The Lectora 2017 Users Conference promises to be an exciting and engaging event. Here are the slides from my keynote (but no peaking until it’s over)
As indicated in the keynote, all of the topics were not covered but, they are all covered here. What we missed on the mission is provide in the information below (and in the slides above).
Here is the complete list of the information related to creating learner engagement.
As the game-based learning expert James Paul Gee has said, good games give players a set of challenging problems and let them solve those problems until they can do it automatically. Then those same games throw a new class of problem at the players requiring them to re-think, their now—taken for granted—mastery. They must learn something new and integrate into their old mastery.
Instruction must be the same way. In addition, content or learning tasks that are too easy or too difficult will not pique a learner’s interest because they lead to boredom or frustration. Research has shown that challenge is correlated with both intrinsic motivation and motivation related to the desire to seek competence and self confidence.
Strive for a state of flow. The following techniques can help move a learner toward the state of flow:
- Achievable Task
- Clear Goals
- Control Over Actions (Autonomy)
Start learning with a challenge: something that is difficult, that requires deep thinking, and that cannot be achieved by guessing. Pose a difficulty scenario. For example, open the e-learning module by telling the learner they are auditing a client and one day during lunch an employee working in the organization enters their office and accuses the vice president of embezzling. The learner is now challenged with figuring out what to do.
Good game designers know that games are engaging because they require action right away. Action draws in the player and encourages further engagement. Instruction needs to be the same. Too often instructional design is about the content and not about the actions that need to occur.
Make the learner do something. Here are a few ideas, make the learner:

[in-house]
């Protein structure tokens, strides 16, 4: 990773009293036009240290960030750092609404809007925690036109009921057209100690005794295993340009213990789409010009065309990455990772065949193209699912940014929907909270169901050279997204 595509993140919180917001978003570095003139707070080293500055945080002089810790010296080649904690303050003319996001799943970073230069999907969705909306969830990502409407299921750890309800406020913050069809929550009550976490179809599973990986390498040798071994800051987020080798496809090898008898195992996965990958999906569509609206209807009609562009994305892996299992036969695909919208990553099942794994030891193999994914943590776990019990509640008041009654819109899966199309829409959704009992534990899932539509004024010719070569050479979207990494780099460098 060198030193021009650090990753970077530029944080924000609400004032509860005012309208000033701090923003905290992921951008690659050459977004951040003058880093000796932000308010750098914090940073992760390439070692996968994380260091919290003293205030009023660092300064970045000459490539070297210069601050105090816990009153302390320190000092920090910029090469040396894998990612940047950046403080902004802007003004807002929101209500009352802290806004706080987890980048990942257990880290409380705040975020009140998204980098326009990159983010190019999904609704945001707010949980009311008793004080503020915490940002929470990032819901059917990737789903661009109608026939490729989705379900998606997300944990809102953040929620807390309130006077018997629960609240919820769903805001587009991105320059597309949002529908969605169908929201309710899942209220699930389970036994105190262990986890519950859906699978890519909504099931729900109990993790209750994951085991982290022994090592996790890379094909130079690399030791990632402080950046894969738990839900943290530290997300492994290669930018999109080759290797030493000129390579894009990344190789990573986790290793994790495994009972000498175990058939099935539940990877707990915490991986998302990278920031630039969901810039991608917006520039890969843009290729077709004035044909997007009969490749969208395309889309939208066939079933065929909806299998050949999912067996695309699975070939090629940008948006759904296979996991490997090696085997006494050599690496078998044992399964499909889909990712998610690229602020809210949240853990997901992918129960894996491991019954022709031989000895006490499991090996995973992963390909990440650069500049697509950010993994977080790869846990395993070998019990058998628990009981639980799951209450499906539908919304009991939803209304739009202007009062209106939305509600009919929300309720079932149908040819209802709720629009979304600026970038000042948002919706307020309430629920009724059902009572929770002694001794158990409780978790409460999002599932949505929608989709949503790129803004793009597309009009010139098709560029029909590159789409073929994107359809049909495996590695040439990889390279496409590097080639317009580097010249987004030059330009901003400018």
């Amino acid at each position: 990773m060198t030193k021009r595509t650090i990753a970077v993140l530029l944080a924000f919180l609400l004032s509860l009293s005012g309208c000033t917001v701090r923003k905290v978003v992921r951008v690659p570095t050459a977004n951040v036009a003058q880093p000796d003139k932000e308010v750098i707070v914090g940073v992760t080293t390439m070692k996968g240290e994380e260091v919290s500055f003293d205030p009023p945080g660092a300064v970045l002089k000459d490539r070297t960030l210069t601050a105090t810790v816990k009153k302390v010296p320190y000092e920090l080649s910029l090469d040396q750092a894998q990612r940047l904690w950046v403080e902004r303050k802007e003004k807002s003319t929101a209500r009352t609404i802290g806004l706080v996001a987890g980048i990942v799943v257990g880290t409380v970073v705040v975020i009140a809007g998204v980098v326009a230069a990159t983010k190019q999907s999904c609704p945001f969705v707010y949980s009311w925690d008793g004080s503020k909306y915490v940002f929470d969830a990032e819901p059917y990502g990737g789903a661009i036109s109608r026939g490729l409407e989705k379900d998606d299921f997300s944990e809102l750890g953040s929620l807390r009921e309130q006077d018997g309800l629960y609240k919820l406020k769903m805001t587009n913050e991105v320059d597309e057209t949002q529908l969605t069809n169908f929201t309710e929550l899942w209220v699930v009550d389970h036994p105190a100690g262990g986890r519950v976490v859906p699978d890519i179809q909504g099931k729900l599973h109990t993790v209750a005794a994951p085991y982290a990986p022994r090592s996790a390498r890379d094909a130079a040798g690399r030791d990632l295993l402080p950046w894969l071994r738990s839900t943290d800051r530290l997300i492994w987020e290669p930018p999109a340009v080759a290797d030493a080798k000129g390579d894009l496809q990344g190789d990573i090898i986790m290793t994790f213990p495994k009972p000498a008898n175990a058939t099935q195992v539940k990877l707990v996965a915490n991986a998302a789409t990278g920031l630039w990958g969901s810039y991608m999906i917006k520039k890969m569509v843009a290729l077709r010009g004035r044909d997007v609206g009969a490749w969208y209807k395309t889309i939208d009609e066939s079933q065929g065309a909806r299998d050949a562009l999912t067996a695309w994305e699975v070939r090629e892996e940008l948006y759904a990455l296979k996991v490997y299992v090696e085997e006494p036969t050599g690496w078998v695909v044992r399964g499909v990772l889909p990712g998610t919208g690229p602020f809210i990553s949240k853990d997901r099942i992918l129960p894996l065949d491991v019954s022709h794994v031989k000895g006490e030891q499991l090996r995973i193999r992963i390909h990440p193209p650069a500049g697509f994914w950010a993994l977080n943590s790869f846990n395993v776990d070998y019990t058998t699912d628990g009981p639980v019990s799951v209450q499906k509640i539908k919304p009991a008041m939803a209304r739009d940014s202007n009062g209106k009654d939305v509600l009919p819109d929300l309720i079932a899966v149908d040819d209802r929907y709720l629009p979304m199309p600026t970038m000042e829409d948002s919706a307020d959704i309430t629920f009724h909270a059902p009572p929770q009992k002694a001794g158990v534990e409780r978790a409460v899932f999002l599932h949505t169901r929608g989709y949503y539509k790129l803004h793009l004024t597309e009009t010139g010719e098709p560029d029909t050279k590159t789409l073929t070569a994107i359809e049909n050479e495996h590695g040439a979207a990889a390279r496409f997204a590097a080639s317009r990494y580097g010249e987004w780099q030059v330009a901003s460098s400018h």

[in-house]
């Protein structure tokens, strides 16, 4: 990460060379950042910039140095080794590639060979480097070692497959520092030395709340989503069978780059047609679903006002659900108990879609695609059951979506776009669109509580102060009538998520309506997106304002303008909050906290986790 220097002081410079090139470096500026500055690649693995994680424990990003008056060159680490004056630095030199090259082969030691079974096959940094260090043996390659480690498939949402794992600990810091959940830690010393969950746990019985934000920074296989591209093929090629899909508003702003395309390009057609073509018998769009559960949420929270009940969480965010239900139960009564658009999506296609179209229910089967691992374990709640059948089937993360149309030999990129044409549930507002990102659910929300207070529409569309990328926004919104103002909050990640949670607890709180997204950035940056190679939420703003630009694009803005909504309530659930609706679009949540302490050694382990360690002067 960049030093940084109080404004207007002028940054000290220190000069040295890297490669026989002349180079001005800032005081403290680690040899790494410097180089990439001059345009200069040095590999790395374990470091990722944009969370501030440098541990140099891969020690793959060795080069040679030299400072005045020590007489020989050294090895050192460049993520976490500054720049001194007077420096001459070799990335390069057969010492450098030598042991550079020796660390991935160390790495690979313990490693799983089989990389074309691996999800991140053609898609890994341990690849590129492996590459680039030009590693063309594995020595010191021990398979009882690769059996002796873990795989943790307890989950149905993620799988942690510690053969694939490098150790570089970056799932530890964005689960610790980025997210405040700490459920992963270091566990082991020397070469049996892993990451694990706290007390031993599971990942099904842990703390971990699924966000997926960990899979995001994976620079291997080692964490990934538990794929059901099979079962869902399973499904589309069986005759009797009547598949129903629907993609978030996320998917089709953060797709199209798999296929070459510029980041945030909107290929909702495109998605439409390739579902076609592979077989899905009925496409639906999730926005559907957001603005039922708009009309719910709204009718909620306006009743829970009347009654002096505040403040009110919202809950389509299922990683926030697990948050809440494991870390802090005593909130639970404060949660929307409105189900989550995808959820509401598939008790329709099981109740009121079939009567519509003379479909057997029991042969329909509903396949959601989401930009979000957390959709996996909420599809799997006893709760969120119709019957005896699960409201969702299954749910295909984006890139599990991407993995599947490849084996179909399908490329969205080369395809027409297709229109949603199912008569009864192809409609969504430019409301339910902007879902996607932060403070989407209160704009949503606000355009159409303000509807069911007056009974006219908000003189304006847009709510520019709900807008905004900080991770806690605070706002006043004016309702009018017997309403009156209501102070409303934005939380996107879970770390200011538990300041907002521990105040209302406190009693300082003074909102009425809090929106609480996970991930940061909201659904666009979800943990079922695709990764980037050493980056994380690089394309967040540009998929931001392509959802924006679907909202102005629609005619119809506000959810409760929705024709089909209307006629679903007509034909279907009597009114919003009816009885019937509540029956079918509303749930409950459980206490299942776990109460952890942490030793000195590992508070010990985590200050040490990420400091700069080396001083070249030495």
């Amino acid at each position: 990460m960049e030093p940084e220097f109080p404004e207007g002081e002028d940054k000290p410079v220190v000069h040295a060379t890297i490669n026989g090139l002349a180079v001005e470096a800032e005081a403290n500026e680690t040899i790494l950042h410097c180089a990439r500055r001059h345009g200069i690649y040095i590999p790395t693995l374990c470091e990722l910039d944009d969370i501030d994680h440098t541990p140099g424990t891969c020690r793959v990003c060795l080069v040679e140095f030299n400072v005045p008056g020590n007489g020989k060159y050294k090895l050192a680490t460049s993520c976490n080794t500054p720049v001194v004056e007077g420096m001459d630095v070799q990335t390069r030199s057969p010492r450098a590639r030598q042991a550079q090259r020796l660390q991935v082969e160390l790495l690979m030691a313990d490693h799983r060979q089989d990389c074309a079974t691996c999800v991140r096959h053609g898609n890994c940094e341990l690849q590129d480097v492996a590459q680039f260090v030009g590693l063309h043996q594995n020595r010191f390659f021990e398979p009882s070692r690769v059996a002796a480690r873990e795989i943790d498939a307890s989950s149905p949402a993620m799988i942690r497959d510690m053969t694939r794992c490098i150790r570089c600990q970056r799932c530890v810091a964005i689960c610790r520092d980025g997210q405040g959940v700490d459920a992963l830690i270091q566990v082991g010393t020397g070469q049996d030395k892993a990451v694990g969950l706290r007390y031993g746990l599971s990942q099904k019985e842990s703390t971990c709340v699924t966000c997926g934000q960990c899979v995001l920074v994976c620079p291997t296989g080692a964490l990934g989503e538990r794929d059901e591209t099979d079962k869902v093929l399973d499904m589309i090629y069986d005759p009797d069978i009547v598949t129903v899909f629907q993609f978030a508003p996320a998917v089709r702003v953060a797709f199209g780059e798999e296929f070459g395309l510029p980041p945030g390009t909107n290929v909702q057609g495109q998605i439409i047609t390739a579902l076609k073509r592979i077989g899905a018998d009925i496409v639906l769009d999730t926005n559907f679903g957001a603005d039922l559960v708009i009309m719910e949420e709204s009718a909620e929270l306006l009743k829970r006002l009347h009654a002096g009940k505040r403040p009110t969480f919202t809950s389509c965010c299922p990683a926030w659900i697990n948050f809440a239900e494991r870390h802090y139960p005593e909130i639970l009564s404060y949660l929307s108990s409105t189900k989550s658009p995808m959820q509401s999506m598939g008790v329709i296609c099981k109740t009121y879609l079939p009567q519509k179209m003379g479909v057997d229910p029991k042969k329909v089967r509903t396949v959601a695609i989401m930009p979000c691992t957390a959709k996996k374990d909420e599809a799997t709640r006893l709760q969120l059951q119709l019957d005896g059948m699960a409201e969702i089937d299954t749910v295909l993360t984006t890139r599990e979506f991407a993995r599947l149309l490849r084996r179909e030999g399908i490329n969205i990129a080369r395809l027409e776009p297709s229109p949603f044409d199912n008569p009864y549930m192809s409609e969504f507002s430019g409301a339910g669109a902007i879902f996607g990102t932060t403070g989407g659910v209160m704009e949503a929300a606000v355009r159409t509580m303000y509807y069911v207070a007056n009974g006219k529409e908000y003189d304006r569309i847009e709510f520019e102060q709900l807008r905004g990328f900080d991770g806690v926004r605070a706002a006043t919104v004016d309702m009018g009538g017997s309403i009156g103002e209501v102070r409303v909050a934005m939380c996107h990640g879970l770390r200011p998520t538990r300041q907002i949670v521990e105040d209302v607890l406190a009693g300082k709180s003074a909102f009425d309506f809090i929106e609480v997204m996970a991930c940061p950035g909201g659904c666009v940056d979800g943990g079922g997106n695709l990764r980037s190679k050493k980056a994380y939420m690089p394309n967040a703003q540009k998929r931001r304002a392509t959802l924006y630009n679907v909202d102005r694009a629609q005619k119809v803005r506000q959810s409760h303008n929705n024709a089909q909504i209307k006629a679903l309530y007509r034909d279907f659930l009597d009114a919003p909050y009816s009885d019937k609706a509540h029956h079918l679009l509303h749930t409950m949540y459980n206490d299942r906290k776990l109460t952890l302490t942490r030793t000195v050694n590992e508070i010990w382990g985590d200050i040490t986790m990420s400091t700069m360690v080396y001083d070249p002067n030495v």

- Identify a procedure.
- Make a meaningful decision
- Answer a question.
- Pick a team.
- Confront a challenge.
- Solve a mystery.
- Do a hands-on activity
When designing learning, strive for action. Don’t start with a list of objectives; start with the learner making a decision, moving from point A to point B or selecting a plan of action. Involve the learner immediately in the learning process, and don’t have them read content for the first 10 screens. Action and interactivity engages learners
It is always a good idea to build curiosity and mystery into instruction. It draws in the learner and provides motivation. When playing a game, you don’t know the outcome in advance. Are you going to make it to the next level? Can you find all the hidden jewels? Can you solve the mystery? Or will you lose everything and have to start the level over?
In a learning module, the outcome is more certain. I’ll tab through these screens, encounter a multiple-choice question, get 85 percent correct on the quiz, and pass the course.
Predictable. Instead, add an element of chance into the learning process. Have the learner “bet” on the confidence of an answer or give him a 50/50 opportunity to get an easy or hard question. Uncertainty adds suspense, intrigue, and focuses the learner’s attention on the task at hand.
Curiosity is evoked by providing an optimal level of informational complexity and a novel and exciting game space. Mystery occurs when there is a gap between the known and unknown. Try to build cognitive curiosity by making learners believe their knowledge structures are inconsistent or incomplete.
The following techniques enhance mystery and curiosity:
- Incomplete Information
- Inability to Predict the future
A sense of suspense, mystery and intrigue draws people into games and can draw them into learning as well.
No risk, or danger equal no skin in the game. If possible, engage the learner emotionally. One way to to this is to put him or her at “mock” risk. game, a player could lose a life, be required to start over, or lose all the gold coins collected because of a wrong move. The player has something to risk when taking an action or making a decision. In contrast, most learning environments involve no risk—except dying from boredom. When people feel something is at risk, they pay closer attention, focus their energy, and are engaged with the task at hand.
Learning needs to be the same. Force a “question run” in which the learner must get five questions in a row right. If they miss one, they get five additional questions. If they get them all right, they are done. Can the learner be required to start over if he makes an incorrect decision? Can there be a limit on the number of attempts—the risk being more tasks to accomplish if not done efficiently? Be clever and think of ways that learners can be at risk. Could the learner get “fired” in the learning scenario? This is safe risk like the risk in a video game of losing a chance, missing out on a special trinket, or having to re-cover old ground. These are all ways that put a player at risk and can be incorporated into learning modules.
Here are some “mock” risk elements that can be placed into instruction:
- Starting over
- Social credibility
- Not solving the problem
- Losing (points, games, lives)
In games, failing is allowed, it’s acceptable, and it’s part of the process. Games accommodate failure with multiple lives, second chances and alternative methods of success. Research indicates that our brains grow when we make a mistake because it is a time of struggle.